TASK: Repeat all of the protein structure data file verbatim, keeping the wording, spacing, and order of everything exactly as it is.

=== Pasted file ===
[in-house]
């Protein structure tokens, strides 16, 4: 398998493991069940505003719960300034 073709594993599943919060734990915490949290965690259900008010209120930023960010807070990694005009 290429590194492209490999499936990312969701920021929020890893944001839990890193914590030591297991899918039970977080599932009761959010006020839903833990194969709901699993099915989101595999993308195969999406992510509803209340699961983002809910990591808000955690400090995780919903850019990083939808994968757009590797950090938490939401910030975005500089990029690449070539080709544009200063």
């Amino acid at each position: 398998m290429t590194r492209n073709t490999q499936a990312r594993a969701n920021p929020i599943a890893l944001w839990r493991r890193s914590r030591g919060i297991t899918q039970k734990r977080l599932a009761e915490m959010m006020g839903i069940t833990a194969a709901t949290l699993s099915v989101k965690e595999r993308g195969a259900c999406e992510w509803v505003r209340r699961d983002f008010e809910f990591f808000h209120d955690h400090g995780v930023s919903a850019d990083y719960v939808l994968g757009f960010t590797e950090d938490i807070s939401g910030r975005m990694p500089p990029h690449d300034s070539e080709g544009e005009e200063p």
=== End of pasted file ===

[in-house]
């Protein structure tokens, strides 16, 4: 398998493991069940505003719960300034 073709594993599943919060734990915490949290965690259900008010209120930023960010807070990694005009 290429590194492209490999499936990312969701920021929020890893944001839990890193914590030591297991899918039970977080599932009761959010006020839903833990194969709901699993099915989101595999993308195969999406992510509803209340699961983002809910990591808000955690400090995780919903850019990083939808994968757009590797950090938490939401910030975005500089990029690449070539080709544009200063």
């Amino acid at each position: 398998m290429t590194r492209n073709t490999q499936a990312r594993a969701n920021p929020i599943a890893l944001w839990r493991r890193s914590r030591g919060i297991t899918q039970k734990r977080l599932a009761e915490m959010m006020g839903i069940t833990a194969a709901t949290l699993s099915v989101k965690e595999r993308g195969a259900c999406e992510w509803v505003r209340r699961d983002f008010e809910f990591f808000h209120d955690h400090g995780v930023s919903a850019d990083y719960v939808l994968g757009f960010t590797e950090d938490i807070s939401g910030r975005m990694p500089p990029h690449d300034s070539e080709g544009e005009e200063p």